Lucas Hoving (1912-2000) was a modern dancer, choreographer and teacher. He was born Lucas Hovinga in Holland, and studied dance with Florrie Rodrigo and Yvonne Georgi in Amsterdam before earning a scholarship to the Jooss School in England. While in New York on a 1941 tour he studied at the Martha Graham School. When the Jooss Company disbanded due to World War II, Hoving was invited to join the Martha Graham Company. He appeared in Graham's tribute to Emily Dickinson, Letter to the World in late 1941.
Hoving left the Martha Graham Company in 1942 to join the Dutch Armed Forces in exile. He took part in the European campaign as a wireless operator and interpreter. In 1946 he returned to dance in the film London Town, choreographed by Agnes de Mille. He also danced in de Mille's Rape of Lucretia . During this time he toured in a nightclub act with wife Lavinia Nielsen, whom he met at the Jooss School and married in 1943. He and Neilson appeared together in several Broadway productions as well as in works by the José Limón Company throughout the 1950s. Hoving performed opposite Limón in several of the company's works, including The Moor's Pavane (1949), The Traitor (1954), and Emperor Jones (1956).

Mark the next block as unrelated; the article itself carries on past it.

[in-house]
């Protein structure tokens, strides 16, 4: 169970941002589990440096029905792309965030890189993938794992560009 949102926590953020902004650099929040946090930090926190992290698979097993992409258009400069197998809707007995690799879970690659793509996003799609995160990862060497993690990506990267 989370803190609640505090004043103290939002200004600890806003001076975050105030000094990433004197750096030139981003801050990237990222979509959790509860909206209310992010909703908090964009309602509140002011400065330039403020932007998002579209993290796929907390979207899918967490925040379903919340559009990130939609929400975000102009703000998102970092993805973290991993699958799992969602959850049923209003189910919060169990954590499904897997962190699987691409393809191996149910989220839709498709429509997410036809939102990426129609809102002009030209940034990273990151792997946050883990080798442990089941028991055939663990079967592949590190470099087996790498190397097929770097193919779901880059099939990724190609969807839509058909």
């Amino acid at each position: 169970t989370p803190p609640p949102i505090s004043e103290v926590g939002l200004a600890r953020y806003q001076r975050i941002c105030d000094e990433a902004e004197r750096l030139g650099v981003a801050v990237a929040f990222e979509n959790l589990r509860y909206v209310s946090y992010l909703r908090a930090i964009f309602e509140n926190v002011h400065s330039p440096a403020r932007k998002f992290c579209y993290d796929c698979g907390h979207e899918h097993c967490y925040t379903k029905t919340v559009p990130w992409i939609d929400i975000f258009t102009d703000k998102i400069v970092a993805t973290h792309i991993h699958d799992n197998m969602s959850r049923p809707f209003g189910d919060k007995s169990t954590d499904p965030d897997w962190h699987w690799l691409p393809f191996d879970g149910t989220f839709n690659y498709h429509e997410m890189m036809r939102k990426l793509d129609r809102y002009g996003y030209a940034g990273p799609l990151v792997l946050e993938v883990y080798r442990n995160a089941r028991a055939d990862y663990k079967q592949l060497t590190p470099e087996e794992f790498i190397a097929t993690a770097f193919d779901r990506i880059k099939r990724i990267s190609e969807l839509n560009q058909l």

In 1961 Hoving started his own dance company that toured throughout the United States, Canada, and Europe. During this time he choreographed for companies including Bat-Dor of Israel, Grand Ballet Canadiennes of Canada, Ballet Nacional of Mexico, and the Alvin Ailey Company. In 1971 Hoving was invited by the Dutch government to return to Holland and take the job of Director of the Rotterdam Dansacademie. He later became the Supervisor of Dance Education for the Dutch government.
In the 1970s Hoving traveled around the world teaching and conducting workshops at various institutions including the Juilliard Dance Division, Jacob's Pillow Dance Festival, and the American Dance Festival. In 1981 Hoving moved to San Francisco, California, where he formed the Lucas Hoving Performance Group. He returned to the stage in 1984 with the creation of an autobiographical monologue called Growing up in Public . Hoving died in San Francisco in 2000.
From the guide to the Lucas Hoving papers, 1900-1999, 1950-1989, (The New York Public Library. Jerome Robbins Dance Division.)